Swachh Bharat is an umbrella programme which covers the National Rural Drinking Water Mission (NRDWM) and Swachh Bharat Abhiyan (SBA). The budget allocation for NRDWM in 2014-15 was Rs 11,000 crore and Rs 4,260 crore for Nirmal Bharat Abhiyan (which later was transformed to SBA), a combined budget of Rs 15,260 crores. In 2015 the Prime Minister started the Swachh Bharat Abhiyan and the budget for Swacch Bharat including NRDWM and Swacch Bharat Abhiyan was slashed by Rs 9,000 crore! The message probably was that if one does not drink water one would not need to use the toilet either – an ingenious way to handle two problems drinking water and access to sanitation. This year the total allocation is 14,000 crore but two third of it is towards Swachh Bharat Abhiyan and only Rs 5000 crore is for drinking water!

About 2.3 crore children in India are malnourished, and still the scheme that deals with malnourishment–the Integrated Child Development Scheme (ICDS) – has seen a decline of over 55  per cent  in allocation in the 2015-16 budget. This year it has been raised to Rs 14,000 crore and yet it is even nominally 25 per cent less than the allocation in 2014-15, as seen in Table 1. Overall there was a 55 per cent reduction in the budget for the Ministry of Women and Child Development from Rs 21,100 crore in 2014-15 to Rs 10,286 crore in 2015-16.50,51 And in keeping with the pattern the present allocation of Rs 17,300 crore is 20 percent less (nominally) than the budget allocation two years ago. An oft repeated argument to justify these cuts in allocation is the devolution of tax revenues to the states. But if allocations are slashed simultaneously with devolving of revenues it would merely shift the responsibility of social sector spending to the states and in effect defeat the supposed benefits of devolution. This changed Centre-State financial relation has in fact adversely affected states with large poor population (the BIMARU states) requiring significant social spending. The long term effect of this arrangement would be evident only in a while but even a cursory assessment reveals that the poor maybe worse off than before: For example, Bihar’s share in central tax pool has increased by 21 per cent, but the central grants that the state received dipped by 42 per cent. As a result, there is a net loss of around Rs 4,000 crore in the state’s budget. For Rajasthan, the share in tax pool went up by 27 per cent while it saw a dip of 28 per cent in Central grant-in-aid.52

Even more alarming is that the Government seems to be dismantling offices which gather information on the poor and the marginalised. The Union Health Ministry has shut down the National Nutrition Monitoring Bureau (NNMB) which generated data on the nutritional status of socially vulnerable groups. The Bureau, under the Indian Council of Medical Research (ICMR), had been critical in informing the government’s poverty alleviation interventions with periodic assessments of nutrient deficiency among tribal communities, pregnant women, adolescents and “at-risk” elderly population in India.53 But unfortunately for the rulers “absence of evidence is not always evidence of absence”, especially for a phenomenon ubiquitously evident in our country.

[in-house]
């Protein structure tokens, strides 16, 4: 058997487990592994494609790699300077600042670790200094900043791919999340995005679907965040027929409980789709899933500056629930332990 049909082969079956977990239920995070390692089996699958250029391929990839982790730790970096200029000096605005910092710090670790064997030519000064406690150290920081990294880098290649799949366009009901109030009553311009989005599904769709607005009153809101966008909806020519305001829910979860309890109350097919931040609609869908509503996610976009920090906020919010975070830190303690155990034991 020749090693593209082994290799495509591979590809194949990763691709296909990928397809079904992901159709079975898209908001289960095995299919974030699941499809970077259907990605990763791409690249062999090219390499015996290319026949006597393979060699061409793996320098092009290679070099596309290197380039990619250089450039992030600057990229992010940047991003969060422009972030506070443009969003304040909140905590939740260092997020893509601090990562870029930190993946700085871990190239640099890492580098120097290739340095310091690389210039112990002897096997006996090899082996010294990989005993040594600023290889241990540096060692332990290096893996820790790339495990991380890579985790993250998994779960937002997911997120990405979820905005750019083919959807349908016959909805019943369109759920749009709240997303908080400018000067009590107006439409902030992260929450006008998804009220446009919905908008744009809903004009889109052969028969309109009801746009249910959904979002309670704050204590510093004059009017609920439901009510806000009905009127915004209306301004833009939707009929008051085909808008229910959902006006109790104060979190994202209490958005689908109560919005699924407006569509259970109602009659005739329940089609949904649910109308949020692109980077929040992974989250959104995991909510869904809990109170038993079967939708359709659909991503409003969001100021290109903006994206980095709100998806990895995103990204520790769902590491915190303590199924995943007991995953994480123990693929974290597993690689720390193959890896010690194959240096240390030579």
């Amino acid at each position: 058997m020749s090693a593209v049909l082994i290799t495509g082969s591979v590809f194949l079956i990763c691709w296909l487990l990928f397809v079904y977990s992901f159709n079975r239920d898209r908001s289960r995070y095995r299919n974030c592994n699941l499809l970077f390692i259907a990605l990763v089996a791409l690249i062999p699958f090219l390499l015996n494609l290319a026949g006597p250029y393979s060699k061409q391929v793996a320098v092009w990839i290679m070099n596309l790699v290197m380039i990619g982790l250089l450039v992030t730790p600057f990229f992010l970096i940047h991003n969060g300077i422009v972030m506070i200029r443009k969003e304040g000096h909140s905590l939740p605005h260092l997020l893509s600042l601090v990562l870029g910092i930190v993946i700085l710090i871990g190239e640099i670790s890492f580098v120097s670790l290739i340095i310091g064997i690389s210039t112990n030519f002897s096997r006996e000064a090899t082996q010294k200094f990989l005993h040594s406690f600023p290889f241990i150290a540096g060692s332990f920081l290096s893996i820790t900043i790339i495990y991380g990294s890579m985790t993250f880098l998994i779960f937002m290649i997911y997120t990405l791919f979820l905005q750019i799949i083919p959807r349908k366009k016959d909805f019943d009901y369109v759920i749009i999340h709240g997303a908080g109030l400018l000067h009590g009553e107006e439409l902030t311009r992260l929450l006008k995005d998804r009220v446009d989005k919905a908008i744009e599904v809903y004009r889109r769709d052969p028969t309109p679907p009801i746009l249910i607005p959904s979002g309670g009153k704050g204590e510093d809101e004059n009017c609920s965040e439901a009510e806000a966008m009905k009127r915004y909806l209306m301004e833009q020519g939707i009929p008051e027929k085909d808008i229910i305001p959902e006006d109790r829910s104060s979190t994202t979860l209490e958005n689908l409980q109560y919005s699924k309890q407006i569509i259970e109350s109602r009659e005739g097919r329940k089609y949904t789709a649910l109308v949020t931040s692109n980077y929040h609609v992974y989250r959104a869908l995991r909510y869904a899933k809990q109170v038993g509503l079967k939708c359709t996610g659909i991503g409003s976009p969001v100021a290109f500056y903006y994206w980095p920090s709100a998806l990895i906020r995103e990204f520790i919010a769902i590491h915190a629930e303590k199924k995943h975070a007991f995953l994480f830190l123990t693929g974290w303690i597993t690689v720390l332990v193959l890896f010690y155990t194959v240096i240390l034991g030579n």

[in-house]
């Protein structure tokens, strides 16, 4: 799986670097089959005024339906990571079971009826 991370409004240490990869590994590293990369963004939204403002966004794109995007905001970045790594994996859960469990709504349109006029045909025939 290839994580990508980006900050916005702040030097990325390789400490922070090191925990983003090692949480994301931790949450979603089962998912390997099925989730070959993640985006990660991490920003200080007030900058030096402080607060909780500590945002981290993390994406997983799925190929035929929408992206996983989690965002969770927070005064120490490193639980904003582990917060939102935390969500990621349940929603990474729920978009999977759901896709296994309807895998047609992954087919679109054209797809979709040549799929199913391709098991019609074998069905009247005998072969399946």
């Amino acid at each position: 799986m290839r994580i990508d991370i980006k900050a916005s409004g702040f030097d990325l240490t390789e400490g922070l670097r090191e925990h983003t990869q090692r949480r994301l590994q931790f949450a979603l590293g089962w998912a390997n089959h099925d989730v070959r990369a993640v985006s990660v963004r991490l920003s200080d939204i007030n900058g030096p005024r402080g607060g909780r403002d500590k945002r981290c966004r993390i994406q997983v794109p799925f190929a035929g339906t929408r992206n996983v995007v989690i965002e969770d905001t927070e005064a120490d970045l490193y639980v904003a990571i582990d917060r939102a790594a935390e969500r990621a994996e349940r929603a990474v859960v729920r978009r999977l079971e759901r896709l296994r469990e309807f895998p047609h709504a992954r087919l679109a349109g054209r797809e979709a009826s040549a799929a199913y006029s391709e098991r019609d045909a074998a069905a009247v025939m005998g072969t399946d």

Budget allocation to agriculture consistently  inadequate
The budget presented this year has been widely acclaimed as pro-farmer as the allocation for the Ministry of Agriculture and Farmers’ Welfare which was about Rs 16,000 crore last year has gone up by over 127 per cent to about Rs 36,000 crore this year. This special focus by the Finance Minister would be expected of a sector which supports over half of the country’s population and feeds the whole population, and which has been in extreme distress for several years now. And yet the both the Budget allocation and the growth rate in this crucial sector has been consistently declining over the years. But should one look more closely into the figures one discovers that of the total allocation Rs 15,000 crore is interest subsidy on short-term credit which was earlier under the Department of Financial Services, thus is not an increase but merely a transfer. Last year the corresponding amount was  Rs 13,000 crore. It is distressing that a financial jugglery has been flaunted as a proof of enormous magnanimity of the government towards the farm sector.